Weight Loss & Maintenance
By Christine Haas, MS, CNS, CPT, Licensed Nutritionist
Washington Nutrition Group
Weight Loss & Maintenance
Two-thirds of Americans are overweight. In most cases of significant weight gain, high blood pressure, adult on-set diabetes and other chronic illness will result. Different factors contribute to obesity, but with an effective nutrition program a significant amount of weight can be lost and maintained for life.
Different factors contribute to weight gain
The amount of calories needed each day for weight maintenance, known as resting metabolic rate (RMR) is usually determined by genetics. Each individual has a unique RMR. As we age, RMR will decrease, although an effective eating strategy can increase RMR. The environment we live in today unfortunately does not encourage healthy eating and exercising patterns. Instead, todays environment is dominated by speed and convenience resulting in more food consumption and less physical activity.
What does an effective weight loss plan look like?
Weight loss is the best prevention and cure for many chronic health issues such as high blood pressure and adult onset diabetes. Weight is lost when fewer calories are consumed than burned on a daily basis. This initial concept is understood by most, but to achieve weight loss goals and keep the weight off patients need a weight loss program that produces immediate results without hunger. An effective weight loss program must also be motivating, easy to follow at home and in restaurants, reasonably priced, nutritionally sound, physician approved, research supported and designed for a life time.
How to lose weight and keep it off.
A weight loss plan that is designed for a life time should have three phases; the weight loss phase, a transition period and a weight maintenance program. During the weight loss phase, low calorie, low fat, and nutritionally balanced meals should be combined with nutrition counseling. The timing, portion size and nutrient composition of meals should be designed to create rapid weight loss while preserving muscle tissue, and to eliminate physical hunger while providing energy. To keep the metabolism up and blood sugar levels stable, meals should be consumed six times a day.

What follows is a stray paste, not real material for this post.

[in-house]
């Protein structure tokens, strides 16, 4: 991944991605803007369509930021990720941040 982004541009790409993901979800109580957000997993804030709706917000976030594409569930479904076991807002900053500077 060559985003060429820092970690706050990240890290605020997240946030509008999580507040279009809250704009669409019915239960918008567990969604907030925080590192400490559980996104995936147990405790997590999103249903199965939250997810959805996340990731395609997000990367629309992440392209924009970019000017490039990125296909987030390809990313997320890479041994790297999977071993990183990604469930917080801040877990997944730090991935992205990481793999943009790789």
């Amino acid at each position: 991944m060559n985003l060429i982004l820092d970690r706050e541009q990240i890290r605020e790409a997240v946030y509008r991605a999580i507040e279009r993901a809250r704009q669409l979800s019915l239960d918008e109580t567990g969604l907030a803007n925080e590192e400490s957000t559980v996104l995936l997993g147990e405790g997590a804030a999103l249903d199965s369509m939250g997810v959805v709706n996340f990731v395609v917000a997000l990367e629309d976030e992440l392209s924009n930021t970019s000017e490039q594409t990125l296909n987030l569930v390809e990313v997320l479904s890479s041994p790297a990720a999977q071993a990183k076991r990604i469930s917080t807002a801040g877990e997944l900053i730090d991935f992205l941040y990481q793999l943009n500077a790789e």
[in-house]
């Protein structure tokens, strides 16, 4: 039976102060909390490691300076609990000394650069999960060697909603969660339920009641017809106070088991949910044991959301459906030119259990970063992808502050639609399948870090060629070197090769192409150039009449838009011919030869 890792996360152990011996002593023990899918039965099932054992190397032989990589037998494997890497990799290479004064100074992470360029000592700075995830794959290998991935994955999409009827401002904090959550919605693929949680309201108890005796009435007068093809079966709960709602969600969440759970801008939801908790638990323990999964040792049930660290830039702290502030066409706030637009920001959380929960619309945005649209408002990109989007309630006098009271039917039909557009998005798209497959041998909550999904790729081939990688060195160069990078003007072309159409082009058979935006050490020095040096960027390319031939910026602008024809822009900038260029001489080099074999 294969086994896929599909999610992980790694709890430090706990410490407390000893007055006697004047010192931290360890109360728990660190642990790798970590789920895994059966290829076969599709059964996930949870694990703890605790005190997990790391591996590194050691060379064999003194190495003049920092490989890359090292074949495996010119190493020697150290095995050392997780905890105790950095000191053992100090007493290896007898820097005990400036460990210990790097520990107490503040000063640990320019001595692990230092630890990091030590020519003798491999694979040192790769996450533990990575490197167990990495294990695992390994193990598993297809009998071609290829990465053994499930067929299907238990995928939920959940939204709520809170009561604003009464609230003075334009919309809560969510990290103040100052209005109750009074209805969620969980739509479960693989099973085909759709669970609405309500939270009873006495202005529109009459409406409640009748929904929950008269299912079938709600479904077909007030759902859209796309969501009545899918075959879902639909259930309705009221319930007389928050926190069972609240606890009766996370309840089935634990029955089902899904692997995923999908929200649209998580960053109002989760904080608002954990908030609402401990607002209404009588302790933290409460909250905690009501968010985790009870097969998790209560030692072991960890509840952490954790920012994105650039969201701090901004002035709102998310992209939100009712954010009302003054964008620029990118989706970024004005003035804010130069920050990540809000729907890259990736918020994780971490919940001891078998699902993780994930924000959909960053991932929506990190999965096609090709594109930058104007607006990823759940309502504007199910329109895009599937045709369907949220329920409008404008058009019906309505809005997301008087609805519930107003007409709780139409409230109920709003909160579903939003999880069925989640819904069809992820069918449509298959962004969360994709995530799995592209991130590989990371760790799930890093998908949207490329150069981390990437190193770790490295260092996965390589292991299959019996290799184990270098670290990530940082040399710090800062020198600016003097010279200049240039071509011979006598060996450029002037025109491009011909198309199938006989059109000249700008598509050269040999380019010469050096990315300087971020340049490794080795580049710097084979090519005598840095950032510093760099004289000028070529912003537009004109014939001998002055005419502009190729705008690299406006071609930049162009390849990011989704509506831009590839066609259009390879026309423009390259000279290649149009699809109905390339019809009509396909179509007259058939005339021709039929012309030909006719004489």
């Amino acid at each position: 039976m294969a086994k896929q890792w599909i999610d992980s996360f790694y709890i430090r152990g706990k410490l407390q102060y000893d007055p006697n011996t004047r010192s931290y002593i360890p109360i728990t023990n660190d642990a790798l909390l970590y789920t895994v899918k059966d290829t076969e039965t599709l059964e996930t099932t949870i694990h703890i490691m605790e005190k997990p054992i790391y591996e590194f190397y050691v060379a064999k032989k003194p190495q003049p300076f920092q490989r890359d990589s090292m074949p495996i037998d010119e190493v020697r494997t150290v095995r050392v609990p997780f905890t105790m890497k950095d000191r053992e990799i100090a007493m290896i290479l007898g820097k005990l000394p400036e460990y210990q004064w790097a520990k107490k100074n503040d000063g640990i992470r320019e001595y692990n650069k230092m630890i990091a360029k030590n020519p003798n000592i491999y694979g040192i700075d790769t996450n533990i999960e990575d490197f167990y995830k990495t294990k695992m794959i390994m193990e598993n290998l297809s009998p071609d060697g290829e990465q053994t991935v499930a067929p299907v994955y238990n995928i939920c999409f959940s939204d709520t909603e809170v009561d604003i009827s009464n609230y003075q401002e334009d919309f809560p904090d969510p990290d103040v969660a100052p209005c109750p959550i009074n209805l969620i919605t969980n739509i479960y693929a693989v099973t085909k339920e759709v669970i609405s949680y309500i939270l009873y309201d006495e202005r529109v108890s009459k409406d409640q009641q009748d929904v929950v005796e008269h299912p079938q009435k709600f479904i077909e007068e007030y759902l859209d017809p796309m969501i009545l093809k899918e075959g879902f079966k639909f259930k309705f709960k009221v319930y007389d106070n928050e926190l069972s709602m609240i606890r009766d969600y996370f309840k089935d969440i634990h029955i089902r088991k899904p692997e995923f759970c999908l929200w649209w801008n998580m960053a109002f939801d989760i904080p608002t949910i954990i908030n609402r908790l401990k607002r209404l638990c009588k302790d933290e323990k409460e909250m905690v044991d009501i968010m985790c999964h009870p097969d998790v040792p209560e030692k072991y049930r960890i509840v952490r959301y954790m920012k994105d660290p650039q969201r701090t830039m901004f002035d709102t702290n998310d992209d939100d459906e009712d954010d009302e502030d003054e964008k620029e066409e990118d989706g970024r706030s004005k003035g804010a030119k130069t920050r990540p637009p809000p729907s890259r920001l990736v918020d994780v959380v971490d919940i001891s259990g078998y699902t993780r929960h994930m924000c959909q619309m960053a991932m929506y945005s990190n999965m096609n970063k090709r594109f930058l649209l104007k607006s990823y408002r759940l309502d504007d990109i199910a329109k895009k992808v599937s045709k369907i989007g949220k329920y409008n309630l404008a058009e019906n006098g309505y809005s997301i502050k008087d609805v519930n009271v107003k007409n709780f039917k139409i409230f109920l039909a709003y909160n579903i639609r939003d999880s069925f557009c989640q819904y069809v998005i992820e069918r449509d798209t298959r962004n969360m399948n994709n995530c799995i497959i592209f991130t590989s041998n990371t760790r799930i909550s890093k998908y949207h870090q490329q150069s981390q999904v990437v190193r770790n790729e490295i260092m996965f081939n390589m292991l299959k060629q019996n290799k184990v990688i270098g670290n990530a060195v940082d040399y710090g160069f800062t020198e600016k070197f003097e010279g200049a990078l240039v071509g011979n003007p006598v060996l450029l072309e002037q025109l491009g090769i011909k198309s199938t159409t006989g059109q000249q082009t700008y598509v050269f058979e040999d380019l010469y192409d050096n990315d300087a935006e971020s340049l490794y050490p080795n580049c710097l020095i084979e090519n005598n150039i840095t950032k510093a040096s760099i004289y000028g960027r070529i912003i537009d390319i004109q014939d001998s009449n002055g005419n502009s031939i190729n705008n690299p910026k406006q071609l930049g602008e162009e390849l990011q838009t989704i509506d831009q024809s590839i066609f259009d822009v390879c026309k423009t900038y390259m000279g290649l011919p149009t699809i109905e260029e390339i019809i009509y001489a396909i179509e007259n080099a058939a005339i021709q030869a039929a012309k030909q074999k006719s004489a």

A transition phase should be implemented carefully under the supervision of a licensed nutritionist when there are only 5-10 pounds left to lose. Weight loss will slow, but will continue while a variety of foods are incorporated. Once the goal weight is achieved, weekly nutrition support should encourage a weight maintenance plan to include healthy snacks and portion control.
For effective weight loss results in the shortest amount of time possible without sacrificing health, contact a nutritionist who has experience and success coaching clients through a comprehensive three phase weight loss and weight maintenance program.
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